• The roof mounted tri-generation system re-uses waste heat from electricity generation, reducing the load of conventional coal fired electricity supply.
    • The blackwater treatment system is located in the basement and treats sewerage for re-use in the chilled beam ceiling system and other. Likewise the cooling tower water is re-used and concentrated.
    • A highly efficient lighting system utilising T-5 lighting to the floor plates and extensive LED lighting to the perimeter and exterior of the building responds to the needs of building users and the external environment.
    • Externally shaded and sealed façade.
    • Naturally ventilated foyer.
    • The tower incorporates an informatics system visible in the ground floor lobby.
    • Provision for rooftop photovoltaic’s array (subject to future fitout).

     

    55 Elizabeth Street by BVN Donovan Hill, Queensland


    Images: Christopher Frederick Jones.

    55 Elizabeth Street creates a new precedent for city office towers, based upon a more profound respect for the scale, materiality and proportion of Brisbane’s heritage architecture.

    Located within an important heritage precinct, 55 Elizabeth Street is modelled in a tripartite composition, which provides scale to its context and reflects the historic city development heights.

    The architects explain that each tripartite level reflects the contextual qualities of the respective era in a vertical expression.

    “Ascending from the entry-level monumental sandstone planes embodying late 19th century ideals; the mid-level tower of performance glazed façade, reflecting mid 20th century development; to the upper-level minimalist anodized sun-screening and city terrace instilling next generation thinking for city buildings,” they said.

    “On top a large terrace is carefully recessed into the façade, offering sweeping views over the Brisbane river. Covered by an uplit “eaves” and hosting a large LED artwork, the city terrace creates a strong identity on the city skyline.”

    The 18,000sqm floorspace has achieved a 5 Star Green Star rating and is currently being tested for a targeted 5 Star NABERS ratings.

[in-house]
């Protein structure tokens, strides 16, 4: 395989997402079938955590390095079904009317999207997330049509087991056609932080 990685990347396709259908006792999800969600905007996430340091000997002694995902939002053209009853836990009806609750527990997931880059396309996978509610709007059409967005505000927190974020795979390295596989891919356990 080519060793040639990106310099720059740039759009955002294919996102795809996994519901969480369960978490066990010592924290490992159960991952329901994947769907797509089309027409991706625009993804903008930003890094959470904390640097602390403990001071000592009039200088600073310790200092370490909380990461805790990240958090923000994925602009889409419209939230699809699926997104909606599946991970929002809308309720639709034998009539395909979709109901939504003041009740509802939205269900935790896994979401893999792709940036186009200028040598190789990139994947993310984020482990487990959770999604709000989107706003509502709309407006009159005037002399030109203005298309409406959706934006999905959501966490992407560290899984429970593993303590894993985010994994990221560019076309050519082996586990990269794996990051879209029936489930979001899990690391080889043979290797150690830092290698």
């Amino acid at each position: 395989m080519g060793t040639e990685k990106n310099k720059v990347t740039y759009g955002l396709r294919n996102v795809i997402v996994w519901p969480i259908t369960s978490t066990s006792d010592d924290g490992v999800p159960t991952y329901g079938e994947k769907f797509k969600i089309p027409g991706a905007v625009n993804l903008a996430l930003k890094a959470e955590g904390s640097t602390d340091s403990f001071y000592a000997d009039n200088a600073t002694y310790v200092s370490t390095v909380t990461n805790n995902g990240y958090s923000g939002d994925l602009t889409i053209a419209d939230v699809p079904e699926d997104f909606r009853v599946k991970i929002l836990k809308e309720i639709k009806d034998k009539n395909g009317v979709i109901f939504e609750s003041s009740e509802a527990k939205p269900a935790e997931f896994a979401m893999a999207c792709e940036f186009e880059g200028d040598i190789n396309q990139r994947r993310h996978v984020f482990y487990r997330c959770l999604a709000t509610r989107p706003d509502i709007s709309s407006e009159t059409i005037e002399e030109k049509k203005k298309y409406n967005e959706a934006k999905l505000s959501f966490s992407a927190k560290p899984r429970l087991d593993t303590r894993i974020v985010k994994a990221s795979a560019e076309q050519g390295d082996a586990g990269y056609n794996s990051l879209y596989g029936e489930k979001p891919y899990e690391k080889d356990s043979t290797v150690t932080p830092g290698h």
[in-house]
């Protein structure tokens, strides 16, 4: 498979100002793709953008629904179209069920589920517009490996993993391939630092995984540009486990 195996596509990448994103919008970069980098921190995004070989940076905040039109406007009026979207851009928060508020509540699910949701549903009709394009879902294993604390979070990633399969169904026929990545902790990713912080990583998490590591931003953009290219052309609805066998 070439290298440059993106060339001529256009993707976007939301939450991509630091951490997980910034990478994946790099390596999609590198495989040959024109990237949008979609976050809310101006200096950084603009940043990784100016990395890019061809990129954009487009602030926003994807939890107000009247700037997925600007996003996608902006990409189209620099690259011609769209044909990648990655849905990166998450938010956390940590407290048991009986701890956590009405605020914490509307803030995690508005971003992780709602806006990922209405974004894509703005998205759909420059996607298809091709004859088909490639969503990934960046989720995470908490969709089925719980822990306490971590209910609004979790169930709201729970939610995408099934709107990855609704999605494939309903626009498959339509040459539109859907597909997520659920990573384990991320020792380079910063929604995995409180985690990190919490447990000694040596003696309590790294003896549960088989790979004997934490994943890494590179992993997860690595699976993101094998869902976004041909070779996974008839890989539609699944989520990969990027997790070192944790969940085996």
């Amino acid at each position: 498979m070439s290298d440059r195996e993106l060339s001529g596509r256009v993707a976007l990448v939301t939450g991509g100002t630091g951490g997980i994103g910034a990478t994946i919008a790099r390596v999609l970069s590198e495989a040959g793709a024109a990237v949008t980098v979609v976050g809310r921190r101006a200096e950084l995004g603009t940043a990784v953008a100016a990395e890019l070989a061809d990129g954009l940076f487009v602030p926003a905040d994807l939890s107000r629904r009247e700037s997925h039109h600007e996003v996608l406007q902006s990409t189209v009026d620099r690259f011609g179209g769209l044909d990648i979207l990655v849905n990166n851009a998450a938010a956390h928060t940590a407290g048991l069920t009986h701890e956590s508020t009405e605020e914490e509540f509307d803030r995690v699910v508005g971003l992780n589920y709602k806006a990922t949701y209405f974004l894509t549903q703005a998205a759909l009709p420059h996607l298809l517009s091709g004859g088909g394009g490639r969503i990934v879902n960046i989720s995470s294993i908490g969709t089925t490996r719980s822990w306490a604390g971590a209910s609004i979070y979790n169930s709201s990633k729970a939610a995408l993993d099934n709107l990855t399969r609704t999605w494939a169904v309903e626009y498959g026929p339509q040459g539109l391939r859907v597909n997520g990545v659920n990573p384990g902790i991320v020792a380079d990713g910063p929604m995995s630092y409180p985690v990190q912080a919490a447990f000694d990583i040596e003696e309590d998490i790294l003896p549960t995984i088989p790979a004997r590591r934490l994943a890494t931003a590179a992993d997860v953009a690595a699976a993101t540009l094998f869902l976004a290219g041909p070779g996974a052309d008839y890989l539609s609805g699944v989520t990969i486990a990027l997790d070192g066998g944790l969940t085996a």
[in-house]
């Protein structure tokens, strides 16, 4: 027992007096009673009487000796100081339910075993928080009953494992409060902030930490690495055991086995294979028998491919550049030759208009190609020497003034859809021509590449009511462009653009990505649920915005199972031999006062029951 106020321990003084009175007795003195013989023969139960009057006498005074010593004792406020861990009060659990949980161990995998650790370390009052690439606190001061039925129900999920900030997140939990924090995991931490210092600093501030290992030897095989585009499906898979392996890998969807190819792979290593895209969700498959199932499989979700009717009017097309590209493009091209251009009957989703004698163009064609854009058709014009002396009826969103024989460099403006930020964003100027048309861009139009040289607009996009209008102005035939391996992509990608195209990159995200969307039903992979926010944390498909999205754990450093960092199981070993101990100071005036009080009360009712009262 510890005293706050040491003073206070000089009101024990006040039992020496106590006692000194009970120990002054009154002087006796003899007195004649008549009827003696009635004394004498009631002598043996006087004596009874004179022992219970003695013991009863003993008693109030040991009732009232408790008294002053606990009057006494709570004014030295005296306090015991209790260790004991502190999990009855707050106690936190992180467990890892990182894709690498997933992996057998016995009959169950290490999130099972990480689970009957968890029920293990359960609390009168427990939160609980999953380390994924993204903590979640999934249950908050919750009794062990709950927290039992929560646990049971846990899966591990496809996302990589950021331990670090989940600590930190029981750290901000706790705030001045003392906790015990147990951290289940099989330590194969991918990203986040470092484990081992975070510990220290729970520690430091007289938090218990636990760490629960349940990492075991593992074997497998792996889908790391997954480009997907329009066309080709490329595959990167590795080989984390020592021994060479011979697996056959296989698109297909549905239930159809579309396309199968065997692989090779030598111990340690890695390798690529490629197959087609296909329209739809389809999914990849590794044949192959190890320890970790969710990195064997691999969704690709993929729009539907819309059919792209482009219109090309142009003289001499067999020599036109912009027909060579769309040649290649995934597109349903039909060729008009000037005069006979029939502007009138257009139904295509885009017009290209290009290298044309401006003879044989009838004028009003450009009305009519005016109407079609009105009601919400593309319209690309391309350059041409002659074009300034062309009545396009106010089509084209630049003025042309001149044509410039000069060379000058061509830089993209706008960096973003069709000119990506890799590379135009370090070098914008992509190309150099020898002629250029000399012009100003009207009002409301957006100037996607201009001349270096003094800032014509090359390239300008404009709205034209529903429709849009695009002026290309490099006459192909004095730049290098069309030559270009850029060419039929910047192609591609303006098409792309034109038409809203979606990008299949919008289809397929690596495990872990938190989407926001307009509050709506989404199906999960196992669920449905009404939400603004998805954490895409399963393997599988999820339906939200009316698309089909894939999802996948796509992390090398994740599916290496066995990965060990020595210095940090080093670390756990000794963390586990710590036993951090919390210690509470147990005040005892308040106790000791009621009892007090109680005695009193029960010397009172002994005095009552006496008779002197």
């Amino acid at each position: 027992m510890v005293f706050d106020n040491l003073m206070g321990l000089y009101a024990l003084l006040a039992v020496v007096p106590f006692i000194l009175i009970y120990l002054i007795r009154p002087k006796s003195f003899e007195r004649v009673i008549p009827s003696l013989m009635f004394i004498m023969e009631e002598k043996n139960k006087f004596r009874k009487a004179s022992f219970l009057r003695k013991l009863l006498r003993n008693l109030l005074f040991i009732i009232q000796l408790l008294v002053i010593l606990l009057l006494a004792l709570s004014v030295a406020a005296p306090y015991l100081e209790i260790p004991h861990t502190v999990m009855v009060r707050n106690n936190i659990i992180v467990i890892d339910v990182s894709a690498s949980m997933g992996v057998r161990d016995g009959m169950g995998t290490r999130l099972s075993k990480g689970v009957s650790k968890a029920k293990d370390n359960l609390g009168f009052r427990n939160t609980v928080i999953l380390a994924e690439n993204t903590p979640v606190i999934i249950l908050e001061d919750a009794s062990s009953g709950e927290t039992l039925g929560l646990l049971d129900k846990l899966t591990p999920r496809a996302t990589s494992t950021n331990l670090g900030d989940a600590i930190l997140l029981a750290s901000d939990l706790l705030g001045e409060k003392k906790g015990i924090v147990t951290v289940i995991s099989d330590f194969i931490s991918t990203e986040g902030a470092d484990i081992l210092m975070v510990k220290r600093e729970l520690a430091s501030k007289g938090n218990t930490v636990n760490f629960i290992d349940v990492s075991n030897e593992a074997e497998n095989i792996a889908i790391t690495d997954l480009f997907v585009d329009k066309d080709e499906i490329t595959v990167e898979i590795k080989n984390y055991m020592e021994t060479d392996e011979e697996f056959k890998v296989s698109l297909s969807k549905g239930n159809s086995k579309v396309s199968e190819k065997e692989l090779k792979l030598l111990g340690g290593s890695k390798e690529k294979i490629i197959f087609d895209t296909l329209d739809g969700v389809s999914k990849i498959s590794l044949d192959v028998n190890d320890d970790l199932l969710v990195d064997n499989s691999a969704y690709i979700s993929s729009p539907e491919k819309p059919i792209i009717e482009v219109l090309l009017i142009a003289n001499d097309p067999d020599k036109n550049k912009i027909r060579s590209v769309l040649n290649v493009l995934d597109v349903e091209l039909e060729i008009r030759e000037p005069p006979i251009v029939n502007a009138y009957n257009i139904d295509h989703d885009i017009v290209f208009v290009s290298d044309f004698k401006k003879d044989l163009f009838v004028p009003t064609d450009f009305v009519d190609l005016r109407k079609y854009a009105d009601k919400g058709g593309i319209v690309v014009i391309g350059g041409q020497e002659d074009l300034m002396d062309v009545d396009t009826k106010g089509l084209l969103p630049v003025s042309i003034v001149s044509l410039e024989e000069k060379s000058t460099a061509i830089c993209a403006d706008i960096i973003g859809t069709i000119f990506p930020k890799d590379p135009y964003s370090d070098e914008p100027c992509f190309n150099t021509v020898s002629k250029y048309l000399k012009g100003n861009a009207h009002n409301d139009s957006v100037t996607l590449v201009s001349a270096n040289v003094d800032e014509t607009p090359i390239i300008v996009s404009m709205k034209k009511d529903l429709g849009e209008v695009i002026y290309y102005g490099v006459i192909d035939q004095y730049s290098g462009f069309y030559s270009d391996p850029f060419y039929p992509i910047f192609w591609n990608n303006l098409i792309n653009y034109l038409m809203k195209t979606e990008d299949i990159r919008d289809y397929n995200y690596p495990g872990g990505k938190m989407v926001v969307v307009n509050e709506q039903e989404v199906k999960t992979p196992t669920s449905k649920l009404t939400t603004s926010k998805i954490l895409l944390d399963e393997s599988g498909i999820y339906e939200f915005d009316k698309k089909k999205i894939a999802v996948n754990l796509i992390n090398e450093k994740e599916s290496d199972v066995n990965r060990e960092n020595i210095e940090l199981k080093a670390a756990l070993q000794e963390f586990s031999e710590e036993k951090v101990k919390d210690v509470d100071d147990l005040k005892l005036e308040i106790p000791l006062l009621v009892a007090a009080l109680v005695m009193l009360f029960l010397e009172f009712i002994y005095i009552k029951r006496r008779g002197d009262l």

Key features:

    • All facade components are designed for disassembly and reuse; 
    • Car parking facilities minimised in both numbers and sizes; 
    • Bicycle parking and change facilities maximised beyond the tenants brief, 
    • Active Chilled Beams utilised for building HVAC; 
    • Rainwater harvesting for reuse and 4 star WELS rated hydraulic fixtures; 
    • Elevated landscaped garden to podium roof; 
    • Reuse of certified recycled ironbark timber; 
    • Reducing material demands through extremely efficient planning achieving an 89-90% NLA to GFA ratio; 
    • Integrated workplace fit-out eliminating any redundant base build fit-out works; 
    • Material selections to minimise use of Formaldehyde, ODP Insulant, PVC and Volatile Organic Compounds. 

     

    Toyota WA Head Office by Roxby Architects, Western Australia

    Images: Silvertone Photography.

    Completed in August 2013 in the light industrial area of Kewdale, Perth, the Toyota WA Head Office rejects the local vernacular of concrete tilt-up or metal shed with a new steel framed, insulated panel clad building.

    “Occupant amenity is central to the design: the desire to create an inspiring workplace within its industrial location produced breakout spaces, external courtyards and landscaping which provide tranquil meeting and informal zones in an otherwise harsh industrial landscape,” said the architects.

    ESD requirements informed the building's size, shape, orientation, materiality, services and furnishings and it achieved a 5 Star Green Star (Office) Design rating.

    A Building Management System displays real time data on large screen in lobby, allowing building occupants to see the effect of their behaviour on water and energy consumption.

    Key features:

    • Daylighting and views to the outside determined the depth of the building with most glazing situated on the north elevation with external blades and sunshades reducing the amount of direct solar penetration into the building.
    • Glazed internal partitions and insulated skylights allow borrowed and natural light to enter deep into the building.
    • Insulated Kingspan panels used to clad external walls and Low e glazing throughout.
    • Reclaimed Wandoo floorboards used in feature flooring and wall lining.
    • Renewable energy system comprising 22kW PV array and three 1kW wind turbines generate almost 20 per cent of the building's power use in December 2013.
    • All wastewater from the building is recycled to Class A standard and used for toilet flushing, washdown and irrigation.